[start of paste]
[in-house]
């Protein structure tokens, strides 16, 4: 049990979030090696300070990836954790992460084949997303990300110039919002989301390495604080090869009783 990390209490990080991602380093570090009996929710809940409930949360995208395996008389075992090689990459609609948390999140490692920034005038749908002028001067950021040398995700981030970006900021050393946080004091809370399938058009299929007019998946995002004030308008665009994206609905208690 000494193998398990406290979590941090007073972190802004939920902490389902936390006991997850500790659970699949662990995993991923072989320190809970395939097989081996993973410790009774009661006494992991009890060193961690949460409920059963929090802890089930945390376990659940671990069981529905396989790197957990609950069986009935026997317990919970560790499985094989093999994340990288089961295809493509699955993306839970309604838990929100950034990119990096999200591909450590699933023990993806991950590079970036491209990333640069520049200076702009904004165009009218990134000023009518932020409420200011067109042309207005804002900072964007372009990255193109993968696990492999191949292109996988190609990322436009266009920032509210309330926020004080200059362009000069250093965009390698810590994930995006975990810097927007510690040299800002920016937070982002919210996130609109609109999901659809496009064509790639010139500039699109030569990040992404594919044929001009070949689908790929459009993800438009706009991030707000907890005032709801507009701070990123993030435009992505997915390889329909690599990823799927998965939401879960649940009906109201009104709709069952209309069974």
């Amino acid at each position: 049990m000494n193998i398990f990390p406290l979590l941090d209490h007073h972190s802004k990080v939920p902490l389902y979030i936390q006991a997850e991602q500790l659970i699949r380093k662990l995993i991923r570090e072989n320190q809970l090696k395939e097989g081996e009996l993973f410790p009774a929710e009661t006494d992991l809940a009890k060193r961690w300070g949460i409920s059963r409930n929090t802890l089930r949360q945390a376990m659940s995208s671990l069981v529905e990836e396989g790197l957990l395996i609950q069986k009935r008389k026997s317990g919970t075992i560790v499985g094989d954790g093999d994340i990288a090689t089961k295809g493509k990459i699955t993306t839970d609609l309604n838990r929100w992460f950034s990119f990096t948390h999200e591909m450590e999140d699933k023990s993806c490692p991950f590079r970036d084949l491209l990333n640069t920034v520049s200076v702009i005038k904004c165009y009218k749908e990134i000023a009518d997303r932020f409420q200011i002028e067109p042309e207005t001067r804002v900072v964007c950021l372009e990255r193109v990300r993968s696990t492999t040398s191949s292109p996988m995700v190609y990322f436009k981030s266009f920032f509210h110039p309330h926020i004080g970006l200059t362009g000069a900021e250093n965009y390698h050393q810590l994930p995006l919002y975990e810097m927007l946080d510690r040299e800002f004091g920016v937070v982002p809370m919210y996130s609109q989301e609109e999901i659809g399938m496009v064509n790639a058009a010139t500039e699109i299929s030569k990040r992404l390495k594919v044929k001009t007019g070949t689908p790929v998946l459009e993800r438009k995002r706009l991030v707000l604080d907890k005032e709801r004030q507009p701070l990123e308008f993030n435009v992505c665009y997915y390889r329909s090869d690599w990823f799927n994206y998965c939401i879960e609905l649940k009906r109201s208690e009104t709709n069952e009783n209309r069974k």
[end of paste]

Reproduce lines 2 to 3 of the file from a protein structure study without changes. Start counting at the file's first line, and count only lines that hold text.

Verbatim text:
């Protein structure tokens, strides 16, 4: 049990979030090696300070990836954790992460084949997303990300110039919002989301390495604080090869009783 990390209490990080991602380093570090009996929710809940409930949360995208395996008389075992090689990459609609948390999140490692920034005038749908002028001067950021040398995700981030970006900021050393946080004091809370399938058009299929007019998946995002004030308008665009994206609905208690 000494193998398990406290979590941090007073972190802004939920902490389902936390006991997850500790659970699949662990995993991923072989320190809970395939097989081996993973410790009774009661006494992991009890060193961690949460409920059963929090802890089930945390376990659940671990069981529905396989790197957990609950069986009935026997317990919970560790499985094989093999994340990288089961295809493509699955993306839970309604838990929100950034990119990096999200591909450590699933023990993806991950590079970036491209990333640069520049200076702009904004165009009218990134000023009518932020409420200011067109042309207005804002900072964007372009990255193109993968696990492999191949292109996988190609990322436009266009920032509210309330926020004080200059362009000069250093965009390698810590994930995006975990810097927007510690040299800002920016937070982002919210996130609109609109999901659809496009064509790639010139500039699109030569990040992404594919044929001009070949689908790929459009993800438009706009991030707000907890005032709801507009701070990123993030435009992505997915390889329909690599990823799927998965939401879960649940009906109201009104709709069952209309069974």
């Amino acid at each position: 049990m000494n193998i398990f990390p406290l979590l941090d209490h007073h972190s802004k990080v939920p902490l389902y979030i936390q006991a997850e991602q500790l659970i699949r380093k662990l995993i991923r570090e072989n320190q809970l090696k395939e097989g081996e009996l993973f410790p009774a929710e009661t006494d992991l809940a009890k060193r961690w300070g949460i409920s059963r409930n929090t802890l089930r949360q945390a376990m659940s995208s671990l069981v529905e990836e396989g790197l957990l395996i609950q069986k009935r008389k026997s317990g919970t075992i560790v499985g094989d954790g093999d994340i990288a090689t089961k295809g493509k990459i699955t993306t839970d609609l309604n838990r929100w992460f950034s990119f990096t948390h999200e591909m450590e999140d699933k023990s993806c490692p991950f590079r970036d084949l491209l990333n640069t920034v520049s200076v702009i005038k904004c165009y009218k749908e990134i000023a009518d997303r932020f409420q200011i002028e067109p042309e207005t001067r804002v900072v964007c950021l372009e990255r193109v990300r993968s696990t492999t040398s191949s292109p996988m995700v190609y990322f436009k981030s266009f920032f509210h110039p309330h926020i004080g970006l200059t362009g000069a900021e250093n965009y390698h050393q810590l994930p995006l919002y975990e810097m927007l946080d510690r040299e800002f004091g920016v937070v982002p809370m919210y996130s609109q989301e609109e999901i659809g399938m496009v064509n790639a058009a010139t500039e699109i299929s030569k990040r992404l390495k594919v044929k001009t007019g070949t689908p790929v998946l459009e993800r438009k995002r706009l991030v707000l604080d907890k005032e709801r004030q507009p701070l990123e308008f993030n435009v992505c665009y997915y390889r329909s090869d690599w990823f799927n994206y998965c939401i879960e609905l649940k009906r109201s208690e009104t709709n069952e009783n209309r069974k």